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Open AccessArticle

Physiological Effects of Exogenously Applied Reflectants and Anti-Transpirants on Leaf Temperature and Fruit Sunburn in Citrus

1
Department of Agriculture, Agribusiness, and Environmental Science, Texas A&M University Kingsville-Citrus Center, 312 N. International Blvd., Weslaco TX 78599, USA
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Department of Agriculture, Agribusiness, and Environmental Sciences, Texas A&M University-Kingsville, 700 University Boulevard, MSC 228, Kingsville, TX 78363, USA
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Department of Horticultural Sciences, Texas A&M AgriLife Research, 2415 E. Business 83, Weslaco, TX 78596, USA
*
Author to whom correspondence should be addressed.
Present address: Department of Plant and Soil Sciences, Texas Tech University, Box 42122, Lubbock, TX 79409, USA
Plants 2019, 8(12), 549; https://doi.org/10.3390/plants8120549
Received: 30 October 2019 / Revised: 12 November 2019 / Accepted: 26 November 2019 / Published: 27 November 2019
(This article belongs to the Section Plant Physiology and Metabolism)
High temperatures and drought are common stresses limiting crop growth and productivity in subtropical regions where citrus are produced. In addition to impacts on physiological processes such as transpiration, photosynthesis, and respiration, excessive solar radiation can also reduce fruit productivity by inducing physiological disorders such as sunburn. This study evaluated the effects of radiation reflectants and anti-transpirants on leaf physiology, and fruit sunburn in grapefruit trees (Citrus x paradisi Macfs. cv. Rio Red) in south Texas during the 2016 and 2017 growing seasons. Two calcium-based reflectants, and a methene/pinolene-based anti-transpirant were foliar applied to fruit-bearing trees. Reflectants reduced fruit and leaf temperatures by 0.2°C and 0.21°C, respectively, while the anti-transpirant treatments increased fruit and leaf temperature by approximately 0.83°C and 0.2°C relative to the controls. Stomatal conductance decreased by 1.3% and 3.3%, respectively, in response to the reflectant treatments, while anti-transpirant treatments resulted in decreased stomatal conductance (8.3%) relative to the controls. More sunburned fruit were found in anti-transpirant treated trees in both years (6% and 8.2% for 2016 and 2017) and the reflectant treatments reduced sunburn incidence by 4.9% and 1.8% in those years. These observations indicate that reflectant applications could be a viable strategy to mitigate heat/radiation stress and sunburn in grapefruit.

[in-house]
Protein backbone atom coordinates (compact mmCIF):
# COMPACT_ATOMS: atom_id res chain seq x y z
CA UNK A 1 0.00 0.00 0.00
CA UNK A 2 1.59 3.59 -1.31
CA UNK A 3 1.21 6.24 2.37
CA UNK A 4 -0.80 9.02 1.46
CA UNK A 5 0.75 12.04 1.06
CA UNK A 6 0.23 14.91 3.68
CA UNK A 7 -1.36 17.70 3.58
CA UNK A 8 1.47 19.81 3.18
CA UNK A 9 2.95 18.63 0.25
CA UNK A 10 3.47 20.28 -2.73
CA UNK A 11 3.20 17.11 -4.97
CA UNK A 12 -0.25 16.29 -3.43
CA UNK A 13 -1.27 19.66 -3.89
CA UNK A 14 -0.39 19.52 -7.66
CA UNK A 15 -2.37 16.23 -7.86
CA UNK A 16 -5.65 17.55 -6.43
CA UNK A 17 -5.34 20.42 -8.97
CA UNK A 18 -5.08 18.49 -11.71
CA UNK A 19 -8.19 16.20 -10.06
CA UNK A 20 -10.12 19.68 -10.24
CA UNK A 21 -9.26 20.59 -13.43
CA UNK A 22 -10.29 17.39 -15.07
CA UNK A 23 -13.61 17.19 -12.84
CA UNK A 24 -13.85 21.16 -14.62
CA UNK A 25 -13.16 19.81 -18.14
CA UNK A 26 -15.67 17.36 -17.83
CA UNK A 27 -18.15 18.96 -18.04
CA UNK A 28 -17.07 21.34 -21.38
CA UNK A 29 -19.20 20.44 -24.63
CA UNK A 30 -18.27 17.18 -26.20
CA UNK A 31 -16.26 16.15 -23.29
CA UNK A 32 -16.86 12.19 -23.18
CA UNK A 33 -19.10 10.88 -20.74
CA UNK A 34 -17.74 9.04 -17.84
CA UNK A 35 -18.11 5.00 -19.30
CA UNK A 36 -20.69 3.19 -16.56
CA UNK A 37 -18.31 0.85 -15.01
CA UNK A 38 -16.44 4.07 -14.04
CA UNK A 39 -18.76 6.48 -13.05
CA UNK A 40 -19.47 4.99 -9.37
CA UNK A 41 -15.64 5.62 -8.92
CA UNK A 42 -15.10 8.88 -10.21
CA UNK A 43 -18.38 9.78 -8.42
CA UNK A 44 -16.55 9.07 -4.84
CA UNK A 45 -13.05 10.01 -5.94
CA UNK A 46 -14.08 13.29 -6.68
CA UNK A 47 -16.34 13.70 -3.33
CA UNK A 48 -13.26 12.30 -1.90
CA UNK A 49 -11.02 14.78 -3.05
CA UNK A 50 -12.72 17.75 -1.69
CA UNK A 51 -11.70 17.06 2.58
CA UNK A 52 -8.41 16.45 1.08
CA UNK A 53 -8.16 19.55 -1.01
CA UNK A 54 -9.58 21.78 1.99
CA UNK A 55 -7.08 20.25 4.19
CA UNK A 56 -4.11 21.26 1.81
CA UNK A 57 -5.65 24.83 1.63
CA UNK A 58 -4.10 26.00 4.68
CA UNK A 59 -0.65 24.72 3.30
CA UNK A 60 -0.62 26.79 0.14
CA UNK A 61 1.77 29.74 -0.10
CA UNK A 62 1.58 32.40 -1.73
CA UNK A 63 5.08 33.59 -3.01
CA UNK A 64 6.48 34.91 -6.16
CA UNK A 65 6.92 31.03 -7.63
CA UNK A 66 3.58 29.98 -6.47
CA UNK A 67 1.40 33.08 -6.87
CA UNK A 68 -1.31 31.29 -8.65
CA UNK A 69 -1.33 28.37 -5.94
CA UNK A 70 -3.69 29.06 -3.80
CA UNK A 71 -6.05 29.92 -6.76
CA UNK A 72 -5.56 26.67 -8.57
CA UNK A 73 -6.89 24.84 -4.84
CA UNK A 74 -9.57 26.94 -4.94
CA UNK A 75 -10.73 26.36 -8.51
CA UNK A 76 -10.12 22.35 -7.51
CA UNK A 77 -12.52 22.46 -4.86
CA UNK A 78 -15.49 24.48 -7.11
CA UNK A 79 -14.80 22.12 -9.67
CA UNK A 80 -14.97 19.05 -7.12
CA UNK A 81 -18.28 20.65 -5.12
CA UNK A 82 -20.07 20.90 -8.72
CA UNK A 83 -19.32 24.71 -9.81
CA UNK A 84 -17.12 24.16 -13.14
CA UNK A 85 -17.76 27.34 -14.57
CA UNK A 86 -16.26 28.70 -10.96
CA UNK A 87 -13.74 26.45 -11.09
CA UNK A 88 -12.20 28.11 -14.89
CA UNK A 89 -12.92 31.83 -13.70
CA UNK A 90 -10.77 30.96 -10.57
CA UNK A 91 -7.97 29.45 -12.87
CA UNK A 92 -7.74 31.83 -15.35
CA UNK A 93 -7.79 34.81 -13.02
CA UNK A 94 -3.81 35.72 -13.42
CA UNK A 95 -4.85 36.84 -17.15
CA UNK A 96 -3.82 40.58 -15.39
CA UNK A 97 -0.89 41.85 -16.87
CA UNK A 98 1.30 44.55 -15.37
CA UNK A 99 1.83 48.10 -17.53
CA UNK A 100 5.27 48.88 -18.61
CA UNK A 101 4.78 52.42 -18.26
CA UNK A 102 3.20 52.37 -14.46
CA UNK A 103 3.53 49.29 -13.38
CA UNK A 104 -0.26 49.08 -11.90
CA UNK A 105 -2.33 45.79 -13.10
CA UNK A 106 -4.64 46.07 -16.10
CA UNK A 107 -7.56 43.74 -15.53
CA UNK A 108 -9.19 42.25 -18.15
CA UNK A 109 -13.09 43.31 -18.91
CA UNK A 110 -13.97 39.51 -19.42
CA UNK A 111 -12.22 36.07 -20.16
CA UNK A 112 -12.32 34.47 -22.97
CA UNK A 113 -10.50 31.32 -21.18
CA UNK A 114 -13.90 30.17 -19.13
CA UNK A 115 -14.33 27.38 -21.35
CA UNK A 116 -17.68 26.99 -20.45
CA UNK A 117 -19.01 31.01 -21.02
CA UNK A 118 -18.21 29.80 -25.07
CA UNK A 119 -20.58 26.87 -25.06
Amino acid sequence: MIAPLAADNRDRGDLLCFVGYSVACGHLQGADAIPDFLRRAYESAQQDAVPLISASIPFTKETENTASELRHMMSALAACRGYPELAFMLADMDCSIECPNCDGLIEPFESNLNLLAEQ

Keywords: sunburn; citrus; Lower Rio Grande Valley; reflectants; calcium; anti-transpirants sunburn; citrus; Lower Rio Grande Valley; reflectants; calcium; anti-transpirants
MDPI and ACS Style

Rodriguez, J.; Anoruo, A.; Jifon, J.; Simpson, C. Physiological Effects of Exogenously Applied Reflectants and Anti-Transpirants on Leaf Temperature and Fruit Sunburn in Citrus. Plants 2019, 8, 549.

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